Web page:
Post-Brexit: What drivers need to know
Boris Johnson has promised to get Brexit done. The UK leaves the European Union today (31 January). But what else do we know? Will driving licences still be valid in Europe? How will insurance policies be affected?
We’ve been checking out exactly what could change and when. Turns out that it’s very little for now. The transitional arrangements, which run for almost a year, mean that nothing changes until 31 December 2020. UK business will continue to be bound by EU rules, free movement of goods remains in place and EEA nationals will enjoy the right to live and work in the UK.
So let’s drill down a little deeper for drivers.
Will my driving licence still be valid?
Currently, UK driving licences are valid in all EU countries and, as long as you hold a UK licence, you can drive for both work and leisure in any country without additional documentation.
Once the transition period ends, you may need to carry an International Driving Permit (IDP), as well as your photocard licence.
What’s an international driving permit and where can I get one?
An IDP is essentially a translation of your own driving licence that allows foreign authorities to confirm your identity. Two types are available.
One type is governed by the 1949 Geneva Convention on Road Traffic and the other by the 1968 Vienna Convention on Road Traffic.
The 1949 convention IDP lasts for 12 months. After 28 March 2019 in the EU, a UK issued 1949 IDP would be recognised in Ireland, Spain, Malta and Cyprus. The 1968 convention IDP is valid for three years, or for however long your driving licence is valid if it falls within the three years.
The 1968 convention will come into force for the UK on 28 March 2019. After this date, a UK issued 1968 convention IDP would be recognised in all other EU countries, plus Norway and Switzerland.
It’s worth remembering you’ll need to carry your photocard licence as well as an IDP, and that both will be required if you’re planning on hiring a vehicle in an EU country. Both types of IDP cost £5.50 and are obtainable at 2,500 post offices across the country. You can find out more information on the Post Office website.
What about car insurance?
EU law made it possible to drive around Europe for up to 90 days provided you had your UK insurance documentation with you. Once the transition period is over, addition to the IDP, drivers of UK registered vehicles will need to carry a motor insurance Green Card when driving in the EU and EEA.The green card is essentially another insurance certificate that essentially translates your insurance into foreign languages. For it to be legally binding, it must be printed on green paper.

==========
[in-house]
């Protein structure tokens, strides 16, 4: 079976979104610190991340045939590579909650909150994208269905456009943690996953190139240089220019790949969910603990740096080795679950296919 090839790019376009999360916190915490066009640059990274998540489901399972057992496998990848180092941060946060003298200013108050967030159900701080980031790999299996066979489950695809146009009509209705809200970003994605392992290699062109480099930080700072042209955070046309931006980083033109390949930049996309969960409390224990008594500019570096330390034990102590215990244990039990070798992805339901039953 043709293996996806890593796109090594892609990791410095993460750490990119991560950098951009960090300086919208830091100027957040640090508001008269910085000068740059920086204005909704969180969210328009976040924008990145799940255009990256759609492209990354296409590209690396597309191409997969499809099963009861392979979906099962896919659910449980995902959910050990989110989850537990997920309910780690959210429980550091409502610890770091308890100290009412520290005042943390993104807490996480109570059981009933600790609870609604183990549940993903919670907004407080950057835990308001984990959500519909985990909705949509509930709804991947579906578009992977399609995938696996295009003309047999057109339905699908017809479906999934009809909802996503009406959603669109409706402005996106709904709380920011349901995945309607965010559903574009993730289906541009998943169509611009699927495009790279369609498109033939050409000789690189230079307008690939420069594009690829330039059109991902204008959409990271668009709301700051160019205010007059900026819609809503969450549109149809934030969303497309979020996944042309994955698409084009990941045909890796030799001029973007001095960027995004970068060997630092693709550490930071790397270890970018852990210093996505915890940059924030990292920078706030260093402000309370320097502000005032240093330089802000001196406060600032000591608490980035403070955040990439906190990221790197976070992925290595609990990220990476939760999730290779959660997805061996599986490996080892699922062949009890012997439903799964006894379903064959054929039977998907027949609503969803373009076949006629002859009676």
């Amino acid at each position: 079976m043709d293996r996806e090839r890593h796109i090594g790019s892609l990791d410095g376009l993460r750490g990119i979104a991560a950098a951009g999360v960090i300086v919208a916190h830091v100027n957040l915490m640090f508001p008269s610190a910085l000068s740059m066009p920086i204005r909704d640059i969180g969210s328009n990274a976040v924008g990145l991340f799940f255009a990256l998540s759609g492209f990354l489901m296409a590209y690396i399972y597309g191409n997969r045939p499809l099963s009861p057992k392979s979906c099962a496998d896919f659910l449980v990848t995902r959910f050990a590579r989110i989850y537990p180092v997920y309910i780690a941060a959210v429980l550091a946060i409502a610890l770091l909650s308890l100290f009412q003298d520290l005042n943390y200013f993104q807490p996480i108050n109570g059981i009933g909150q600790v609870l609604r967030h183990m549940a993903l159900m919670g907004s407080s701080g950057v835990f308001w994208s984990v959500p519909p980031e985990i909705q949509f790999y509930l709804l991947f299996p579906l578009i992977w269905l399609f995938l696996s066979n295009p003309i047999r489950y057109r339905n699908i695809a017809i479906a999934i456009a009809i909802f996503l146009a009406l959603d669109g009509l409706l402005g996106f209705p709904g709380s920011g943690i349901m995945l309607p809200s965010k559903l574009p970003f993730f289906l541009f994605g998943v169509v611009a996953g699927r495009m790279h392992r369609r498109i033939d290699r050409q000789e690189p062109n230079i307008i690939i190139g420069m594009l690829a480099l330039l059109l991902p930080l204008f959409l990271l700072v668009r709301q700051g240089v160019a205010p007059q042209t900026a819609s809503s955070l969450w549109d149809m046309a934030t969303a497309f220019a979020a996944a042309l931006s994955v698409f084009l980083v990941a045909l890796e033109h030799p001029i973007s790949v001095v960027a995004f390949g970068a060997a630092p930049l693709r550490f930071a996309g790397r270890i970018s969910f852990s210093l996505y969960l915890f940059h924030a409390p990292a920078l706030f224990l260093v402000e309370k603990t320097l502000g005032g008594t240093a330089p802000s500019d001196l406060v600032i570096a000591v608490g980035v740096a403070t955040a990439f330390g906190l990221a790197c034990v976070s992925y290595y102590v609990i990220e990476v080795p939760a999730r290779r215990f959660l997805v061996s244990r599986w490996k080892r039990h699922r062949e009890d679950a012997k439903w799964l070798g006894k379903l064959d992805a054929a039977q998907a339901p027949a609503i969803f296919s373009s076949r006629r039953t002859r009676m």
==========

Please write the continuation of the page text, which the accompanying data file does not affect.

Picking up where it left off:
You’ll be able to obtain one by contacting your insurance company. A green card must also have at least 15 days’ cover on it before you enter EU countries.
Do I need a GB car sticker?
Before Brexit, you only needed the GB sticker if your car did not have blue EU registration plates that display the 'GB' initials. From February, you need to display a GB sticker on the rear of your vehciles, trailer or cravan in any of the 27 EU countries, no matter what.
What about my lease car?
Aside from the potential requirement to carry an IDP and green card, other rules haven’t changed. That means you’ll be required to carry your V5 document with you. For lease customers, that means you’ll need to request a VE103 ‘Vehicle on Hire’ form from the leasing company because they will be the legal owner of the vehicle.
It’s important that you remember to do this, because this form is the only legal alternative to a V5 document. However, this has always been the case and won’t be affected by potential no-deal scenarios.
Will passports still work?
Yes, your burgundy passport can still be used. It’s also understood that you won’t need a visa from 1 January 2021 if you're a tourist. however, there may be a £6 visa-waiver fee for holidays and short stays. After the transition period, you must have at least six months left on your passports if going to the EU.
Anything else to consider?
The European Health Insurance Card will continue working this year, plus you'll still be able to use your UK allowance when making calls or sending texts to anywhere in the EU from 2021. But mobile providers will be able to start charging again from next year.